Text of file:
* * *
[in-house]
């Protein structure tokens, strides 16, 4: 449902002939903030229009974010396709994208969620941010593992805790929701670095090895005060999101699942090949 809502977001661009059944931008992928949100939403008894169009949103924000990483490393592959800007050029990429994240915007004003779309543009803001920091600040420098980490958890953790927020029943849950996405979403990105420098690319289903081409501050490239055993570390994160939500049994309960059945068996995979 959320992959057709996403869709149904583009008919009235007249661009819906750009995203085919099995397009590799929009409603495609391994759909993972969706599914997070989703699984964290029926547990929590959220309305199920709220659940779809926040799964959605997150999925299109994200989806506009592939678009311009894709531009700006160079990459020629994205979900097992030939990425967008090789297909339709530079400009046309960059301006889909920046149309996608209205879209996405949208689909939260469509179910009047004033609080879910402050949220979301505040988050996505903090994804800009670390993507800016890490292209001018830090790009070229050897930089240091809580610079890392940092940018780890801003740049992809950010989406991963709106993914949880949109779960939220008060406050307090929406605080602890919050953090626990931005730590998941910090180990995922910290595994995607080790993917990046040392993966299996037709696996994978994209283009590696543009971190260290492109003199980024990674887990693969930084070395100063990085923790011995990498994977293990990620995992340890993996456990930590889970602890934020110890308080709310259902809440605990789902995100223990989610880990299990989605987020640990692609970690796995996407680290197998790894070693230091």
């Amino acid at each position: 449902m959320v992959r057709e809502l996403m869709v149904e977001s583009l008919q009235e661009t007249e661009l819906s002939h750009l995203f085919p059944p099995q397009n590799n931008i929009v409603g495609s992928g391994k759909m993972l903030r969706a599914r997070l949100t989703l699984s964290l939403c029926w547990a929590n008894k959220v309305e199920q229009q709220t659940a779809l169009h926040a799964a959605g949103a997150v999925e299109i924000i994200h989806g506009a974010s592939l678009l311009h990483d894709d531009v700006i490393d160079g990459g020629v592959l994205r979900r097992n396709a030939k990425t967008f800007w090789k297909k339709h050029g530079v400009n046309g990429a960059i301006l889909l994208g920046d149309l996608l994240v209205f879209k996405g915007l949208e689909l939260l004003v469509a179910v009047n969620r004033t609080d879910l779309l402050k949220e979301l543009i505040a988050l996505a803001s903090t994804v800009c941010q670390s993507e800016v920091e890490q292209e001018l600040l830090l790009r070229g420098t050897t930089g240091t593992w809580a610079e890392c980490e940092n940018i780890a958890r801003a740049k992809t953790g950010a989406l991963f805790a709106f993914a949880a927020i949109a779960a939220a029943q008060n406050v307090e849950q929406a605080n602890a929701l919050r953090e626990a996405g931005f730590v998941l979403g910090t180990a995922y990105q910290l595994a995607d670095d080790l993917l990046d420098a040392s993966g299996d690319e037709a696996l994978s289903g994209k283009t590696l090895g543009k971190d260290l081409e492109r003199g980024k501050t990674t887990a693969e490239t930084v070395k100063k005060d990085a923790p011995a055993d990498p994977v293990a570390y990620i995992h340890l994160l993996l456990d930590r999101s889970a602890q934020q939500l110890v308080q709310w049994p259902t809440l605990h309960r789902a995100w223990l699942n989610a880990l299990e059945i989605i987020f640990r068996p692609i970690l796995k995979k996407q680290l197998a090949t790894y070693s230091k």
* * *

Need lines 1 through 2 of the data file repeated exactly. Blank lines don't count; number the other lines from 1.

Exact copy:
[in-house]
């Protein structure tokens, strides 16, 4: 449902002939903030229009974010396709994208969620941010593992805790929701670095090895005060999101699942090949 809502977001661009059944931008992928949100939403008894169009949103924000990483490393592959800007050029990429994240915007004003779309543009803001920091600040420098980490958890953790927020029943849950996405979403990105420098690319289903081409501050490239055993570390994160939500049994309960059945068996995979 959320992959057709996403869709149904583009008919009235007249661009819906750009995203085919099995397009590799929009409603495609391994759909993972969706599914997070989703699984964290029926547990929590959220309305199920709220659940779809926040799964959605997150999925299109994200989806506009592939678009311009894709531009700006160079990459020629994205979900097992030939990425967008090789297909339709530079400009046309960059301006889909920046149309996608209205879209996405949208689909939260469509179910009047004033609080879910402050949220979301505040988050996505903090994804800009670390993507800016890490292209001018830090790009070229050897930089240091809580610079890392940092940018780890801003740049992809950010989406991963709106993914949880949109779960939220008060406050307090929406605080602890919050953090626990931005730590998941910090180990995922910290595994995607080790993917990046040392993966299996037709696996994978994209283009590696543009971190260290492109003199980024990674887990693969930084070395100063990085923790011995990498994977293990990620995992340890993996456990930590889970602890934020110890308080709310259902809440605990789902995100223990989610880990299990989605987020640990692609970690796995996407680290197998790894070693230091």